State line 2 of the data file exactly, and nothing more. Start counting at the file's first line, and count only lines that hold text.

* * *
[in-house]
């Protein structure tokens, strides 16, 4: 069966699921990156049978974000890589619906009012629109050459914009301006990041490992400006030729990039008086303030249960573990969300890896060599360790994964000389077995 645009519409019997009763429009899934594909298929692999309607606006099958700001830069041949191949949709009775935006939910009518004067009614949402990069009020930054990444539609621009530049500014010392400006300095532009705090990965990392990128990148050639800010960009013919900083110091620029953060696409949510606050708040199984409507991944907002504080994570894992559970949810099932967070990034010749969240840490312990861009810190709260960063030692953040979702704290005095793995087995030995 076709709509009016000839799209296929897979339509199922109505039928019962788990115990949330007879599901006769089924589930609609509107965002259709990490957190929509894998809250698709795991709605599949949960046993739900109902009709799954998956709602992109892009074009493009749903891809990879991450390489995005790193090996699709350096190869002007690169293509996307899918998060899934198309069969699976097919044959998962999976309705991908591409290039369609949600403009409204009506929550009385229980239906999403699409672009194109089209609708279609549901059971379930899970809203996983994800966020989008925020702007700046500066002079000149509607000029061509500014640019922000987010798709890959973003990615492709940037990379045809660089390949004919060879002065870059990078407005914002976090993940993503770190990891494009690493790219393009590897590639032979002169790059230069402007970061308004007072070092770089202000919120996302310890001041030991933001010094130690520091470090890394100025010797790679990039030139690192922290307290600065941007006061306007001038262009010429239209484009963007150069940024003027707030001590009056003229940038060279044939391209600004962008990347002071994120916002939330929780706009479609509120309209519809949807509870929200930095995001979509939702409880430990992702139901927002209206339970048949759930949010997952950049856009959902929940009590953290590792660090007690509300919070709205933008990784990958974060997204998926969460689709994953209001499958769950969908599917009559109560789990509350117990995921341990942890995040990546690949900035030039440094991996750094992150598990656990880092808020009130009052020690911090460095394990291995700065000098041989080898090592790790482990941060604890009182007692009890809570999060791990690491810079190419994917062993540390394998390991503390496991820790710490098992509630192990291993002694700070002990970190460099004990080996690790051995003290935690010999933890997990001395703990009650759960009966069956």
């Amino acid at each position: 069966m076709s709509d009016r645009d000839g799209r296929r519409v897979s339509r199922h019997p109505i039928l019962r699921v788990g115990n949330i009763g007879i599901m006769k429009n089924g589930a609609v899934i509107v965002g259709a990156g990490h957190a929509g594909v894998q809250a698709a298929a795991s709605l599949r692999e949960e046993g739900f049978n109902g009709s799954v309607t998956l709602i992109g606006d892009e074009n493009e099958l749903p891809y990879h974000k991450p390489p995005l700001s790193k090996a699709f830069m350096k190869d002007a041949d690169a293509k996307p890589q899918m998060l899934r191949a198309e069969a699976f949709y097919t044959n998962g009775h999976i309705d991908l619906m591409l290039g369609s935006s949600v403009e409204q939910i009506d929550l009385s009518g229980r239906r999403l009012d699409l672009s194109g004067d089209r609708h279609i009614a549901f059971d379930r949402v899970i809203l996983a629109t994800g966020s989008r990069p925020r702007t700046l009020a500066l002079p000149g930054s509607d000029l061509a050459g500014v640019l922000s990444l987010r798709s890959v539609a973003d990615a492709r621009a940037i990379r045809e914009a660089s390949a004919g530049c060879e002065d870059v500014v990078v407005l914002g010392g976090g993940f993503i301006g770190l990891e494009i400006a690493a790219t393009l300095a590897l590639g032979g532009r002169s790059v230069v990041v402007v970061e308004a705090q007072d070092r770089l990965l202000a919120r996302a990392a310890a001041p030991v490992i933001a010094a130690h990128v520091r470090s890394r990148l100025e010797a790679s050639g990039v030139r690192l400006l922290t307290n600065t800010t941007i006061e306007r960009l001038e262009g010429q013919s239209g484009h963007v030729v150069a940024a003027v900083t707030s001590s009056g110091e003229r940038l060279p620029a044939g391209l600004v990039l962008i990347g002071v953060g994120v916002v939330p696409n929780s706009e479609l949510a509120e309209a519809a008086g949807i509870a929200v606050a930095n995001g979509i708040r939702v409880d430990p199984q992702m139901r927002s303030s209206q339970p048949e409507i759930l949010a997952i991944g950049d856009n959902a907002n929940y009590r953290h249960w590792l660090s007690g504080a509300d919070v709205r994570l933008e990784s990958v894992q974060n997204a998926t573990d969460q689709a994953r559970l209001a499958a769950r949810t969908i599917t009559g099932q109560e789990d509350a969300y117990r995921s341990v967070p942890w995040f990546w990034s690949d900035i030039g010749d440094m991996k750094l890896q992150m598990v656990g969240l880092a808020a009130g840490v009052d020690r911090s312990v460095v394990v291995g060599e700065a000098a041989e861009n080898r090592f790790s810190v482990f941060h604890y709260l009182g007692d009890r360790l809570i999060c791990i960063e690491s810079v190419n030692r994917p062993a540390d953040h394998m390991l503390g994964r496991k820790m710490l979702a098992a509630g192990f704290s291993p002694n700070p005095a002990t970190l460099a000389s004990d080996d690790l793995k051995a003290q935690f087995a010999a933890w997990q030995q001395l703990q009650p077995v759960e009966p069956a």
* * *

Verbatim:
């Protein structure tokens, strides 16, 4: 069966699921990156049978974000890589619906009012629109050459914009301006990041490992400006030729990039008086303030249960573990969300890896060599360790994964000389077995 645009519409019997009763429009899934594909298929692999309607606006099958700001830069041949191949949709009775935006939910009518004067009614949402990069009020930054990444539609621009530049500014010392400006300095532009705090990965990392990128990148050639800010960009013919900083110091620029953060696409949510606050708040199984409507991944907002504080994570894992559970949810099932967070990034010749969240840490312990861009810190709260960063030692953040979702704290005095793995087995030995 076709709509009016000839799209296929897979339509199922109505039928019962788990115990949330007879599901006769089924589930609609509107965002259709990490957190929509894998809250698709795991709605599949949960046993739900109902009709799954998956709602992109892009074009493009749903891809990879991450390489995005790193090996699709350096190869002007690169293509996307899918998060899934198309069969699976097919044959998962999976309705991908591409290039369609949600403009409204009506929550009385229980239906999403699409672009194109089209609708279609549901059971379930899970809203996983994800966020989008925020702007700046500066002079000149509607000029061509500014640019922000987010798709890959973003990615492709940037990379045809660089390949004919060879002065870059990078407005914002976090993940993503770190990891494009690493790219393009590897590639032979002169790059230069402007970061308004007072070092770089202000919120996302310890001041030991933001010094130690520091470090890394100025010797790679990039030139690192922290307290600065941007006061306007001038262009010429239209484009963007150069940024003027707030001590009056003229940038060279044939391209600004962008990347002071994120916002939330929780706009479609509120309209519809949807509870929200930095995001979509939702409880430990992702139901927002209206339970048949759930949010997952950049856009959902929940009590953290590792660090007690509300919070709205933008990784990958974060997204998926969460689709994953209001499958769950969908599917009559109560789990509350117990995921341990942890995040990546690949900035030039440094991996750094992150598990656990880092808020009130009052020690911090460095394990291995700065000098041989080898090592790790482990941060604890009182007692009890809570999060791990690491810079190419994917062993540390394998390991503390496991820790710490098992509630192990291993002694700070002990970190460099004990080996690790051995003290935690010999933890997990001395703990009650759960009966069956």